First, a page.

Mary Judson, co-publisher of the Port Aransas South Jetty, and Laurie Ezzell-Brown, publisher of The Canadian Record, shared their experiences in the ‘Come Hell or High Water’ midwinter conference presentation.
Moderator Leonard Woolsey, publisher of the Galveston County Daily News, and panel members Yvonne Mintz, publisher of The Facts in Clute; Brenda Burr, publisher of the Bay City Tribune; and Michael A. Smith, editor of the Galveston County Daily News, explain how they and their staffs covered the flooding that inundated coastal areas weeks after Hurricane Harvey’s initial impact.
Two panels of community journalists gave programs concerning how their staffs covered disasters impacting Texas in 2017.
In the program entitled “Come Hell or High Water,” Canadian Record Publisher Laurie Ezzell-Brown discussed covering ice storms and wildfires in the Texas Panhandle and Port Aransas South Jetty Publisher Mary Judson discussed how she used a disaster plan to keep her family newspaper running while directing coverage of the devastation.
Grassfires in February came on the heels of January’s Winter Storm Jupiter that knocked out power and caused an estimated $2.056 million damages in Hemphill County. Damages in surrounding counties totaled almost $8 million.
On March 6 wildfires burned more than 318,156 acres in Ochiltree, Hemphill, Roberts and Lipscomb counties. Five deaths were reported, including three ranchers who were trying to save their cattle. Just a week later, another fire struck on a Hemphill County ranch, with more than 1,000 acres burned.
Brown described the fear of local residents and the harrowing scenes of the horizon in flames as property owners prepared to evacuate.
After covering the disasters and using social media and online resources to keep readers informed between editions, The Canadian Record continued covering the aftermath of the disasters as residents dug out from the ice storm to begin rebuilding and again weeks later as ranchers assessed fire damages and started their recovery efforts.
“I’ve found myself wanting to share the stories I’ve heard,” Brown wrote in a column published March 30. “From those who watched the flames approach their homes and who simply had to walk away, realizing there were more important things in their lives than those worldly possessions. From those who found a greater appreciation for the people around them, seeing more clearly as the smoke lifted. From those who felt fear but drove on through the flames; who were weary beyond measure, but found solace in a few minutes of sleep in a fire truck with the engine still running; who saw their life’s work destroyed, but who pulled on work gloves the next day and began again.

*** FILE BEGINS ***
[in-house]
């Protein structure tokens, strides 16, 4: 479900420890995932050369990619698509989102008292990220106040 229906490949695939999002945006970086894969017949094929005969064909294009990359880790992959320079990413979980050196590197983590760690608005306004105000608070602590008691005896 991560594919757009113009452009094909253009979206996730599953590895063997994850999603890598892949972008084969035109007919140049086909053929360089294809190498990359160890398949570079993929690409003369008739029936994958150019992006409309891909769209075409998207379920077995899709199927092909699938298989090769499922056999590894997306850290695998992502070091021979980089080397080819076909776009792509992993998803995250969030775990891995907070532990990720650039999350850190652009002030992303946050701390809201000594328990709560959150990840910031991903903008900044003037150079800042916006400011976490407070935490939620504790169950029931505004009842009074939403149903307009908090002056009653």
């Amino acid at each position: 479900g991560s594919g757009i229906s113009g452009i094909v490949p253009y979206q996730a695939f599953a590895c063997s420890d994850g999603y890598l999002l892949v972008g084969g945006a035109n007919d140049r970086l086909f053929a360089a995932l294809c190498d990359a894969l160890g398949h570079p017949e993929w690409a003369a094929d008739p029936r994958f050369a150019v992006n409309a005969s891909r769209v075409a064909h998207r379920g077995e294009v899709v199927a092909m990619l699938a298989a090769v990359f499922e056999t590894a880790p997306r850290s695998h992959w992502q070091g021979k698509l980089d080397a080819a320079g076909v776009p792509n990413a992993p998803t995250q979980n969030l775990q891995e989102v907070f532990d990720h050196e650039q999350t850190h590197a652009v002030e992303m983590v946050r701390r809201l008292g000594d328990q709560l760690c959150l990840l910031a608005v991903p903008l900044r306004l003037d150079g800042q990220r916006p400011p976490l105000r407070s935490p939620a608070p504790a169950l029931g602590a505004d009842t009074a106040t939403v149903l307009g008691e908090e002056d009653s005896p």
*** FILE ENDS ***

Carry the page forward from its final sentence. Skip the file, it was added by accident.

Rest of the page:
“This community has been tested in the last few months and has found itself reeling from unbearable loss, its hope challenged, its comfort stolen,” Brown wrote. “But these words of gratitude, this newly-discovered common ground, this new-found faith we have discovered in each other — these are the raw materials with which we will rebuild our lives and strengthen our bonds.”
When Hurricane Harvey hit the Texas coast Aug. 25, small communities like Rockport and Port Aransas took the brunt. Judson described how she and her staff used the warning time before impact to put the newspaper’s disaster plan into action. From computer backups to remembering to make several sets of mailing labels, from getting a line of credit at the bank and locating a printing plant away from the storm-ravaged area and finding a place to weather the storm and set up shop, the South Jetty staff had their work cut out for them, Judson said.
She praised the work of the late Willis Webb in driving home to TPA members the need for a detailed disaster plan. Webb was publisher of the Jasper Newsboy when Hurricane Rita struck the Beaumont area in 2005, shortly after hurricane Katrina had devastated the Louisiana coast. Hurricane Rita traveled deep into East Texas, leaving $6 billion in damages.